Warwick: We are in exactly the same boat in the way that our depositary has approached the situation. There are constraints imposed on the managers in the AIFMD, including constraints on leverage, which has to be published. But whether those are concerns or not is another story. Most private equity managers are living with those sorts of regulatory constraints at the moment anyway. Managers have to stick to what they say they are going to invest in.

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Bailey: While the directive is drawn to accommodate hedge as well as private equity and real estate funds, strategy drift is a lot easier within the hedge environment. Private equity is different. It means doing four or five deals a year, and reporting to investors every three or four months. The deals are done, and they are very visible to investors. Private equity funds are unlikely to stray from their mandate..

Hobson: Are funds that fall below the threshold able to just carry on as before, marketing throughout Europe?

Bailey: No. They have got two options. If they are sub- €500 million, and they have not gone for the full passport, then they have got to comply with all the local placement regimes. If they decide to go for full registration, which they are perfectly entitled to do, and get the full passport, then they can go and market their funds across Europe. So although lots of people have been using that €500 million number to avoid having to appoint a depositary and deal with all the other aspects of the directive, over the coming months and years someone who has got three €200 million funds is probably going to want to go for a full registration. That is why I say, in three to four years, everybody will be pretty much caught.

Stokes: You are right about that. AIFMD was always going to become a brand in its own right, and it will become almost prescriptive to tick the AIFMD box. There is a certain air of inevitability about the direction we are moving in. We should not be overly concerned because actually it is largely procedural.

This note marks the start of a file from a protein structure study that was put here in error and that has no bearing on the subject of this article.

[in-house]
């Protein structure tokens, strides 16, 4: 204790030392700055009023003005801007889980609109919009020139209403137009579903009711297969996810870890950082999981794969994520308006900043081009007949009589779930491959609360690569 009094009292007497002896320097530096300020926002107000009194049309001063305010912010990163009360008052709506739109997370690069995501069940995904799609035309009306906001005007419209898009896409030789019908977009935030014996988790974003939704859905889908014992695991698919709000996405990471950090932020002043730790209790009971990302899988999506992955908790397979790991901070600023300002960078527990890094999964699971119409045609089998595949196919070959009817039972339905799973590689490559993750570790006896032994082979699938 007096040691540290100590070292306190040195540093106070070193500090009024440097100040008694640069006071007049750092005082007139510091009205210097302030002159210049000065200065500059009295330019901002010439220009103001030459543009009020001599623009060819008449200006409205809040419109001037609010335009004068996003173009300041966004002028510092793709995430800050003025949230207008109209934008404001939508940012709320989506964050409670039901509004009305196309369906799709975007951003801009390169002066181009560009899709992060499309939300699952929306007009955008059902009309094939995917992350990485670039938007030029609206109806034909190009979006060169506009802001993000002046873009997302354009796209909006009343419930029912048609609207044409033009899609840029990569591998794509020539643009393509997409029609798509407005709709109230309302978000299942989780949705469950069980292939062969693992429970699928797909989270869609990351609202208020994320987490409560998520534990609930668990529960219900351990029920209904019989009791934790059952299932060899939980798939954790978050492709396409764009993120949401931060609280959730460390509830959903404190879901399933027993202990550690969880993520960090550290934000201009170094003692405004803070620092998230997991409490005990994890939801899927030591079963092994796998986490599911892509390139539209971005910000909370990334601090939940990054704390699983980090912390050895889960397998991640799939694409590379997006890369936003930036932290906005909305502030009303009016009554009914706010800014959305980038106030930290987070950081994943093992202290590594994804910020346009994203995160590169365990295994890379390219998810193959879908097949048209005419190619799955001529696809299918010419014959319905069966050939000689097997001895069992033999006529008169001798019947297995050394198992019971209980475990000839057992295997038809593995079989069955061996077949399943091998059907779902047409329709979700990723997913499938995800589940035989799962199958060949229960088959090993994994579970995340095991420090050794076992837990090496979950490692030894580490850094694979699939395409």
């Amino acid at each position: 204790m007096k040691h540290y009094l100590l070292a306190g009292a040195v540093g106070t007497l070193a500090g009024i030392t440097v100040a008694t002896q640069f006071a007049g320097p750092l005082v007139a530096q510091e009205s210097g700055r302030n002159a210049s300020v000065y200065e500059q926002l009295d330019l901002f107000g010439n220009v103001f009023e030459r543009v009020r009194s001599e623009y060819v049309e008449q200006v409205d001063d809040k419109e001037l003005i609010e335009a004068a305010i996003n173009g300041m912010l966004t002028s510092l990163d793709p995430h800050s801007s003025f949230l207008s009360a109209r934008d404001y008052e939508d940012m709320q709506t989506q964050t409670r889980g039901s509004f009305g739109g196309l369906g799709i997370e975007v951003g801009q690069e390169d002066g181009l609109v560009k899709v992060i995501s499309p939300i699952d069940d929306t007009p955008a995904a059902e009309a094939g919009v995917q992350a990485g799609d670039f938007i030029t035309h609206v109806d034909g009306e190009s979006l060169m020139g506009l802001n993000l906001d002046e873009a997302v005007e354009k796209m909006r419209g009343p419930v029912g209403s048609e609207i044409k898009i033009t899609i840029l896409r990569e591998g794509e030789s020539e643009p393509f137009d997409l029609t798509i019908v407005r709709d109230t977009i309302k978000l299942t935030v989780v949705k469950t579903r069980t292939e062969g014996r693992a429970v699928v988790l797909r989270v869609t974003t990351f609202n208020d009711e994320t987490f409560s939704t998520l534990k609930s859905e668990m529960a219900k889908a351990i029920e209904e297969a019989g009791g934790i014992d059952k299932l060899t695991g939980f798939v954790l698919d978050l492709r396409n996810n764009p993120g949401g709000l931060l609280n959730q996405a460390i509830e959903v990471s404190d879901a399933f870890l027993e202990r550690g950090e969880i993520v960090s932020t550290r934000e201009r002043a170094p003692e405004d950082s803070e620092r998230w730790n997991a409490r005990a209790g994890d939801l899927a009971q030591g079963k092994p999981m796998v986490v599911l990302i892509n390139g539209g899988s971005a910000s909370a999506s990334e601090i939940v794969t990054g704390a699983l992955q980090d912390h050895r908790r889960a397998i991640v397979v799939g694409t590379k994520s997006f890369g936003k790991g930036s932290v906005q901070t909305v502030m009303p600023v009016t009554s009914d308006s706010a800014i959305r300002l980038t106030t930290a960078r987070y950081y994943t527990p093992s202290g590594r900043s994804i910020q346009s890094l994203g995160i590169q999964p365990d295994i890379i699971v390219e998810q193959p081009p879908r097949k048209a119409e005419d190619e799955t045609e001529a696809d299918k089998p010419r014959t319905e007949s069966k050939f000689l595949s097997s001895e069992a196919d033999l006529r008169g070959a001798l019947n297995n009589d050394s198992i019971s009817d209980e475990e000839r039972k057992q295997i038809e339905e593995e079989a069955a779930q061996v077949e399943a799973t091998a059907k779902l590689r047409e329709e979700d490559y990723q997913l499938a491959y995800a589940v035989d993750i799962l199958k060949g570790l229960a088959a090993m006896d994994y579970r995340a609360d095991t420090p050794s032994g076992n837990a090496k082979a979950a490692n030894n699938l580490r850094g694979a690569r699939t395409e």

Warwick: Most of the people currently avoiding AIFMD are making a mistake. They have got to come into the fold eventually.

Hobson: You can avoid AIFMD by avoiding Europe. Is anybody saying “We have just had it with Europe”?

Warwick: Anecdotally, rather than through personal experience, I have heard of a few private equity managers who have decided they may buy in Europe but they will not seek capital in Europe because of the AIFMD. They are cutting themselves off from European capital.

Bailey: I have spoken to a number of US managers. In the US fraternity, the jury is out. The US is a very big place, and it is perfectly able to raise its own capital. But about 33 per cent of the industry’s total investor capital comes from Europe. So it is an important source of funds.

Stokes: We have got to be careful that the tail is not wagging the dog, but there has been a movement anyway post-crisis for investment strategies to be much more specialised. Investors are much more rigorous in their own investment process. If people make a decision that they are going to stay outside Europe, there is plenty of opportunity for them to do that. But the European numbers are too big to ignore Europe completely if Europe is part of the delta in your investment strategy.

Hobson: What impact will AIFMD have on private equity investment in Europe? Will European money stay at home?

Bailey: Private equity managers tend to invest where they live. They invest in the markets that they are close to, and that they know. Very large funds have multi-jurisdictional investment operations but they have the form and substance to set up their own AIFMs within Europe. Smaller fund managers do tend to invest in their home environments. So is a US manager managing €500 million likely to be investing in continental Europe? Probably not, unless they are doing a buy-and-build and trying to bolt a European operation on to a US operation, which is not going to be a substantial investment. The flows are restricted as to where the managers are. There is not much continental flow from European managers into Asia and North America.

Stokes: If the question is, “Is the AIFMD going to change behaviour patterns in European private equity?” the answer is, `I do not think so.” Behaviour patterns are embedded and we will just learn how to deal with AIFMD. There are things about it which are going to be problematic. The rules on asset stripping, for example, are going to impact how some exits are structured, and indeed how the deals themselves are structured. So there are some specific considerations but fundamentally this is not going to change behaviour patterns.

Hobson: Behaviour might be affected by the remuneration provisions of the AIFMD. What effects are they going to have inside private management houses?